The two-day hearing took place last Wednesday and Thursday, according to the Supreme Court’s website and members of his legal team, which includes Gaines-Cooper’s barrister, Lord Grabiner QC, and his solicitors, Squire, Sanders Hammonds (SSH). Gaines-Cooper attended the hearing, according to Peter Vaines, who headed up the appeal on behalf of SSH.
It is not known when the Supreme Court will announce its judgement in the case, but the usual time period is about “two to three months”, Vaines said. Given that the court does not sit in August, this could mean an October or even November conclusion to the long-running Gaines-Cooper v HMRC saga.
Describing last week’s hearing, Vaines said, "the arguments were put on both sides, their lordships asked lots of questions, and [now] they’re going to think about it.
"We were happy with the way our arguments were put."
As reported, Gaines-Cooper was granted leave to appeal to the Supreme Court in August 2010, after having been ruled a UK resident in spite of having lived in the Seychelles for more than 30 years.
This followed the UK Court of Appeal upholding a multi-million-pound ruling six months earlier against Gaines-Cooper, and in favour of HMRC.
The finding that he remained eligible for UK taxes even though he had lived in the Seychelles since 1976 and had never breached the so-called 91-day rule was seen as having major potential implications for other wealthy expatriates who had considered themselves exempt from UK taxes.
In the case of Gaines-Cooper, the Court of Appeal judges found that England had remained “the centre of gravity” of Gaines-Cooper’s “life and interests”, even though he technically lived abroad for decades. His estate in Oxfordshire and other ties suggested that he had not severed his social and family ties with the UK, they said.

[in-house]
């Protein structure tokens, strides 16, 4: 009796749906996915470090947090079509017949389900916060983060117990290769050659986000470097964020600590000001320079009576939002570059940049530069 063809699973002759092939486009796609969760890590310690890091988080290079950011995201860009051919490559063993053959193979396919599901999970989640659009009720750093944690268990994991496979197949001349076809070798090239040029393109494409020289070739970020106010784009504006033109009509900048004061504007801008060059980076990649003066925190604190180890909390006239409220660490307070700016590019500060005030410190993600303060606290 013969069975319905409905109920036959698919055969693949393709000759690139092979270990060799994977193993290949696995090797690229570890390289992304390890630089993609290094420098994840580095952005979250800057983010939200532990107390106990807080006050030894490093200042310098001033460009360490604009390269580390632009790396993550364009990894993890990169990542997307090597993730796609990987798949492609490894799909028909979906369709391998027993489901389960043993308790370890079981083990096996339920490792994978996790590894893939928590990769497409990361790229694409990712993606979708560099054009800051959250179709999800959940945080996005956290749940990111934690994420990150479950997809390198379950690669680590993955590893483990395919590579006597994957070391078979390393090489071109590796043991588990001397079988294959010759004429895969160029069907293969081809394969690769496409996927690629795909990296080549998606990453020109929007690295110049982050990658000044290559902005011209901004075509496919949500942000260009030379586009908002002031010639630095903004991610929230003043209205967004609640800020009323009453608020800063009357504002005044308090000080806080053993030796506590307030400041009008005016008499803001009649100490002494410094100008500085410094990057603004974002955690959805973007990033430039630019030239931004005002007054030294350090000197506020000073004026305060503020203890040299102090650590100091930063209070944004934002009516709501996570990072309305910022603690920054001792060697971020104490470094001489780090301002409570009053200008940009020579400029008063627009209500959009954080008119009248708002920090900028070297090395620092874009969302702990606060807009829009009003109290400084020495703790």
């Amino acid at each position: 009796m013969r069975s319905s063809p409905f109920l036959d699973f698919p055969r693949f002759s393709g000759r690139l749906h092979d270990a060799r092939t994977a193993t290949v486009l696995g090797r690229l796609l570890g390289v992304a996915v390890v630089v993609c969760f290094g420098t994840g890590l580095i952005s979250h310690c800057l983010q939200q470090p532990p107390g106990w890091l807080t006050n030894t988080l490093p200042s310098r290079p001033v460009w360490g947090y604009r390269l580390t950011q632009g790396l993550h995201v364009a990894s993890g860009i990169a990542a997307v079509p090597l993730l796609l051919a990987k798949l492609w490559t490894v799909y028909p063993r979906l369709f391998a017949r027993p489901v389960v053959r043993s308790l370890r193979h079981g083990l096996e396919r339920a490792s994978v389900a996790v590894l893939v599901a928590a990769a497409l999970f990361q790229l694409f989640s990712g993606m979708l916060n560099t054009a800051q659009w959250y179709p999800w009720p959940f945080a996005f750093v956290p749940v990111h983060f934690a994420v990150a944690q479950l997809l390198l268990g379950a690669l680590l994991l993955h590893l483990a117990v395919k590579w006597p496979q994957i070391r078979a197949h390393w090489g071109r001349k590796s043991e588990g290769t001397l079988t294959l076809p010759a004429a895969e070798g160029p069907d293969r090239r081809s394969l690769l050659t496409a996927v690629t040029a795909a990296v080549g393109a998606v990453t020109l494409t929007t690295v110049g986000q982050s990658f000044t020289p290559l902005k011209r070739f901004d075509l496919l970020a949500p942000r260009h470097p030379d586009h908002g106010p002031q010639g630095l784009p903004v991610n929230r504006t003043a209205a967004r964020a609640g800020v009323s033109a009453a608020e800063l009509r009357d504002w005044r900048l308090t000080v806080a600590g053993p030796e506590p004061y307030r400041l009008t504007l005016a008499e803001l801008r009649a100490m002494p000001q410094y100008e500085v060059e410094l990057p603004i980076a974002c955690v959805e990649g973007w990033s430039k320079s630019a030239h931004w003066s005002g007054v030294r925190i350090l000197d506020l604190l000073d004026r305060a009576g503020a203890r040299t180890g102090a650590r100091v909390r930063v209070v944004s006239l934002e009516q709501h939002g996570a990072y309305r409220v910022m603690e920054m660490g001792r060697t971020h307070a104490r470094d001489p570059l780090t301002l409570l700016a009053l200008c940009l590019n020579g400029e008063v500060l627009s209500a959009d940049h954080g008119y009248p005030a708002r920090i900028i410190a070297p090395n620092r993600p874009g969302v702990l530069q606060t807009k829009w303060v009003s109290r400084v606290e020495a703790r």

News of last week’s Supreme Court hearing comes less than a month after HM Treasury released a major consultation on a proposal to establish, for the first time, a statutory definition of UK residence for tax purposes.
The residency consultation had been eagerly awaited by UK tax experts and their clients, many of whom, like Gaines-Cooper, have struggled with the current system of establishing UK residency and non-residency. It is largely based on legal cases decided by the courts over many decades, and is widely regarded as vague, antiquated and potentially subjective.
Unless the Treasury agrees to make changes to its proposed residency formula, however, Gaines-Cooper and others who have been caught in HMRC’s net will not stand to benefit, since it specifically states that cases arising before it takes effect — 6 April 2012, at the moment — would not be affected, Vaines noted.
[For a detailed analysis of the UK Treasury’s proposed consultation on residency by Gerry Brown, Prudential International’s head of trusts and taxation, see pages 31 and 32 of the current issue of International Adviser, which may be read as an e-edition by clicking here.]